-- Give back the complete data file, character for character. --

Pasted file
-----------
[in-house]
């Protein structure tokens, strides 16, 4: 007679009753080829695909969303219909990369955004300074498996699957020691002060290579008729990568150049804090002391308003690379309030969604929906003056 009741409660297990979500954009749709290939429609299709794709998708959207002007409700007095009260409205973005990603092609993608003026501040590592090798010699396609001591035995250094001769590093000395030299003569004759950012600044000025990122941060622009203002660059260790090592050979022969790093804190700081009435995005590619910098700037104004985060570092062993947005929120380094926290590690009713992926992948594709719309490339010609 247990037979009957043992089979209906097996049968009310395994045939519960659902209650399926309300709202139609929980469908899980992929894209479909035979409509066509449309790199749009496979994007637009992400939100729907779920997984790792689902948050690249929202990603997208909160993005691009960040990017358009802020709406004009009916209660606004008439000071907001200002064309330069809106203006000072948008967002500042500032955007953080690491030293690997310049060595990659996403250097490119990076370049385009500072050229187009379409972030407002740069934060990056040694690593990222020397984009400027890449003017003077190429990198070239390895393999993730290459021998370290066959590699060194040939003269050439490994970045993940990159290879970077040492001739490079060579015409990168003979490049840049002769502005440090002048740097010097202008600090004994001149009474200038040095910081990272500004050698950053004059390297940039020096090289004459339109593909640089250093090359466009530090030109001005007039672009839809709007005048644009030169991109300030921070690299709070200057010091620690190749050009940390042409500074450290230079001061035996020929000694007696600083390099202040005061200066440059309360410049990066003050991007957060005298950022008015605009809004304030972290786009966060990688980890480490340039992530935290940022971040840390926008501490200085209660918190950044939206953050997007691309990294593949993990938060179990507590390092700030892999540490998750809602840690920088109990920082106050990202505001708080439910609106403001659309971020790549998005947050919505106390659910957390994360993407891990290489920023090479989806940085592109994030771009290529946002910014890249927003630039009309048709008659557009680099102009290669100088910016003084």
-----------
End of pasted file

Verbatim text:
[in-house]
């Protein structure tokens, strides 16, 4: 007679009753080829695909969303219909990369955004300074498996699957020691002060290579008729990568150049804090002391308003690379309030969604929906003056 009741409660297990979500954009749709290939429609299709794709998708959207002007409700007095009260409205973005990603092609993608003026501040590592090798010699396609001591035995250094001769590093000395030299003569004759950012600044000025990122941060622009203002660059260790090592050979022969790093804190700081009435995005590619910098700037104004985060570092062993947005929120380094926290590690009713992926992948594709719309490339010609 247990037979009957043992089979209906097996049968009310395994045939519960659902209650399926309300709202139609929980469908899980992929894209479909035979409509066509449309790199749009496979994007637009992400939100729907779920997984790792689902948050690249929202990603997208909160993005691009960040990017358009802020709406004009009916209660606004008439000071907001200002064309330069809106203006000072948008967002500042500032955007953080690491030293690997310049060595990659996403250097490119990076370049385009500072050229187009379409972030407002740069934060990056040694690593990222020397984009400027890449003017003077190429990198070239390895393999993730290459021998370290066959590699060194040939003269050439490994970045993940990159290879970077040492001739490079060579015409990168003979490049840049002769502005440090002048740097010097202008600090004994001149009474200038040095910081990272500004050698950053004059390297940039020096090289004459339109593909640089250093090359466009530090030109001005007039672009839809709007005048644009030169991109300030921070690299709070200057010091620690190749050009940390042409500074450290230079001061035996020929000694007696600083390099202040005061200066440059309360410049990066003050991007957060005298950022008015605009809004304030972290786009966060990688980890480490340039992530935290940022971040840390926008501490200085209660918190950044939206953050997007691309990294593949993990938060179990507590390092700030892999540490998750809602840690920088109990920082106050990202505001708080439910609106403001659309971020790549998005947050919505106390659910957390994360993407891990290489920023090479989806940085592109994030771009290529946002910014890249927003630039009309048709008659557009680099102009290669100088910016003084």